South Korean banks still refuse to help most crypto exchanges

South Korean banks still won't service the nation's smaller crypto exchanges ahead of new government rules coming into effect.

South Korean banks still won’t help anyone that isn’t Bithumb, Korbit, Upbit, or Coinone to fulfil strict new government banking requirements, local media D.Street reported last week.

The nation’s Financial Services Commission (FSC) held a private meeting on June 3 with 20 local crypto exchanges, the outlet noted citing sources familiar with the matter.

16 small and medium-sized crypto exchanges told the finance watchdog they continue to face rejection from South Korean banks.

One exchange insider said (quote automatically translated from D.Street):

“The four major exchanges which secured real-name accounts mostly listened to stories quietly, but I know that small and medium-sized exchanges have expressed their difficulties.”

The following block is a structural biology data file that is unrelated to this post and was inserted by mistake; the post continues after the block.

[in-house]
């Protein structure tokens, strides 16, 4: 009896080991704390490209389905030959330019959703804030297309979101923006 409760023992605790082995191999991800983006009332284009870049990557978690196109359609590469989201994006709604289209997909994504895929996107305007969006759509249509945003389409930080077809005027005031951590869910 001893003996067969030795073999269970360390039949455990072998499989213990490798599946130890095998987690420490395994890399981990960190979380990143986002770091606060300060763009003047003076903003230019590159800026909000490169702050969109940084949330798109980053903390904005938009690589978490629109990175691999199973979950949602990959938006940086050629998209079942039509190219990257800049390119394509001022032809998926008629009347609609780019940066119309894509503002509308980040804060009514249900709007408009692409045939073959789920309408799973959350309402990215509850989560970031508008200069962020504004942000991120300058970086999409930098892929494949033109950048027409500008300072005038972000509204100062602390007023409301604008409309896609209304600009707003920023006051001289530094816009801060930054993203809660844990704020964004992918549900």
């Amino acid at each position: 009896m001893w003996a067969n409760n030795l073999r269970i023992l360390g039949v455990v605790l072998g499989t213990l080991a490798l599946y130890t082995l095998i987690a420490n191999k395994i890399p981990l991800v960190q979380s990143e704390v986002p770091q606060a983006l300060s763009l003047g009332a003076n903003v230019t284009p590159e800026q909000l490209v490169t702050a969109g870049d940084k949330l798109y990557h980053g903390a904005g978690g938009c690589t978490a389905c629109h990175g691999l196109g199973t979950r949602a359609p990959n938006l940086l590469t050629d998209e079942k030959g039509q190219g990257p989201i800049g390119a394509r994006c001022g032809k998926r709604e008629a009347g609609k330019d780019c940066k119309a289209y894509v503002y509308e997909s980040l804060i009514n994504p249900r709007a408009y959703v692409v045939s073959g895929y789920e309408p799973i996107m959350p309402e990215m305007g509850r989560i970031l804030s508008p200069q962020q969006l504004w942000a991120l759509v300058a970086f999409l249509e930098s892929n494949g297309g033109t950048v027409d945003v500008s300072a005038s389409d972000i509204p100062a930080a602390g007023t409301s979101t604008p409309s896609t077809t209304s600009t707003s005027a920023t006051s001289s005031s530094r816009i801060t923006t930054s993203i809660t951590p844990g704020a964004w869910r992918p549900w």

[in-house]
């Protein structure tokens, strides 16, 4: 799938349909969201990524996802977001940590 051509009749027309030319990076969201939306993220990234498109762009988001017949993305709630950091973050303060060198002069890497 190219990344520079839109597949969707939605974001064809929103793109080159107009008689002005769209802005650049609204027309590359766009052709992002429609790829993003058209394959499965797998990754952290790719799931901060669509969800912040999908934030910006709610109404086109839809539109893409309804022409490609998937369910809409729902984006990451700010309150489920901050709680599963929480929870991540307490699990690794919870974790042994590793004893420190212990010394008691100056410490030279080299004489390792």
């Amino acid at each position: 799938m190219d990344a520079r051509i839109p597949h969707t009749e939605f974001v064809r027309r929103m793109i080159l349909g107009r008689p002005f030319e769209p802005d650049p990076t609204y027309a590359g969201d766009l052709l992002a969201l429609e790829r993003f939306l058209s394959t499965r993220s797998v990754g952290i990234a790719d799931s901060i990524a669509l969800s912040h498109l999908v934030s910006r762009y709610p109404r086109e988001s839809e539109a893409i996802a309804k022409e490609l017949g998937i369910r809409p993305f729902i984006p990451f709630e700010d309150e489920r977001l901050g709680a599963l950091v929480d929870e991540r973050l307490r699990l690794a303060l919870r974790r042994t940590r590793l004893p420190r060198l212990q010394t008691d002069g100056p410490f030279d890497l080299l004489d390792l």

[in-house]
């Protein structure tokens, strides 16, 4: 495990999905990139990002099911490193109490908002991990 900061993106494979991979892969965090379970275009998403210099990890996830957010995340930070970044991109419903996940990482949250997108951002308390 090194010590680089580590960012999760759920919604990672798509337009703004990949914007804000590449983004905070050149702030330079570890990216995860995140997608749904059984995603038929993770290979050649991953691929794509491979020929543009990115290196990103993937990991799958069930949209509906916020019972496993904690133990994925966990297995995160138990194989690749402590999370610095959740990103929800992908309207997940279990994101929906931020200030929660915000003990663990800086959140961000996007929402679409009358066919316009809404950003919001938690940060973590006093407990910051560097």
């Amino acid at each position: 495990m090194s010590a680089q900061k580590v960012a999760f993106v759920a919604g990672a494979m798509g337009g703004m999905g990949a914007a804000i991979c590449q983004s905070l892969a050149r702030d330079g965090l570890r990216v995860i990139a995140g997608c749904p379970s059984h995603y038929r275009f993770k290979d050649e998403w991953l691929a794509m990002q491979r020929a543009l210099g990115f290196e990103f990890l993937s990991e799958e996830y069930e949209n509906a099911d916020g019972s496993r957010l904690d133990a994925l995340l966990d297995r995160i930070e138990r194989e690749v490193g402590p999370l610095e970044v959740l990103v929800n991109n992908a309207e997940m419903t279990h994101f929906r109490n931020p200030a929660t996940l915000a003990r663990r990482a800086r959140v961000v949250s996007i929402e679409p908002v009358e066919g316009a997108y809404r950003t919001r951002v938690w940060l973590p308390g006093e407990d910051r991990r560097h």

South Korean banks not sold by crypto commissions

In late March, the FSC gave local exchanges six months to ensure users have “real name” bank accounts tied to their crypto activity.

Banks providing those accounts will be responsible for detecting suspicious crypto activity, and face fines if their failure comes to light.

However, the institutions are apparently only prepared to carry the responsibility of monitoring the nation’s largest exchanges.

This is despite South Korean banks raking in healthy commissions on money flowing into crypto markets. Overall, local crypto traders sent at least $58 billion to exchanges last quarter.

Maintaining such intensive banking relationships is also reportedly not cost-effective for smaller platforms.

But even prominent exchange OKEx left South Korea altogether shortly after the FSA announced the new rules.

Upbit currently processes more crypto volume than the rest of the top 8 exchanges combined.

[Read more: 100 South Korean crypto exchanges could close in six months, report]

The FSC was said to have expressed sympathy for those exchanges. Still, regulators wouldn’t pressure or interfere with South Korean banks’ decisions.

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